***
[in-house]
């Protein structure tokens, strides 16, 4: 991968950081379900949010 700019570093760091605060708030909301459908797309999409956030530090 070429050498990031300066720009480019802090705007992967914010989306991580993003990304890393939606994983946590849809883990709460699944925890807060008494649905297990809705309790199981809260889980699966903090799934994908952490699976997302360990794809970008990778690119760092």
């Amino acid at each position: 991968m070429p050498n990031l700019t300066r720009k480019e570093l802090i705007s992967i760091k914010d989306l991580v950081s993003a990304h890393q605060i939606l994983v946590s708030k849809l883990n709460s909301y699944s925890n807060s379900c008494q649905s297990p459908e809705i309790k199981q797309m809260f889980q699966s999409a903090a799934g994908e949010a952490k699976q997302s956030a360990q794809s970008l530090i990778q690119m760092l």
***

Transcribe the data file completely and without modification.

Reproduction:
[in-house]
């Protein structure tokens, strides 16, 4: 991968950081379900949010 700019570093760091605060708030909301459908797309999409956030530090 070429050498990031300066720009480019802090705007992967914010989306991580993003990304890393939606994983946590849809883990709460699944925890807060008494649905297990809705309790199981809260889980699966903090799934994908952490699976997302360990794809970008990778690119760092």
């Amino acid at each position: 991968m070429p050498n990031l700019t300066r720009k480019e570093l802090i705007s992967i760091k914010d989306l991580v950081s993003a990304h890393q605060i939606l994983v946590s708030k849809l883990n709460s909301y699944s925890n807060s379900c008494q649905s297990p459908e809705i309790k199981q797309m809260f889980q699966s999409a903090a799934g994908e949010a952490k699976q997302s956030a360990q794809s970008l530090i990778q690119m760092l």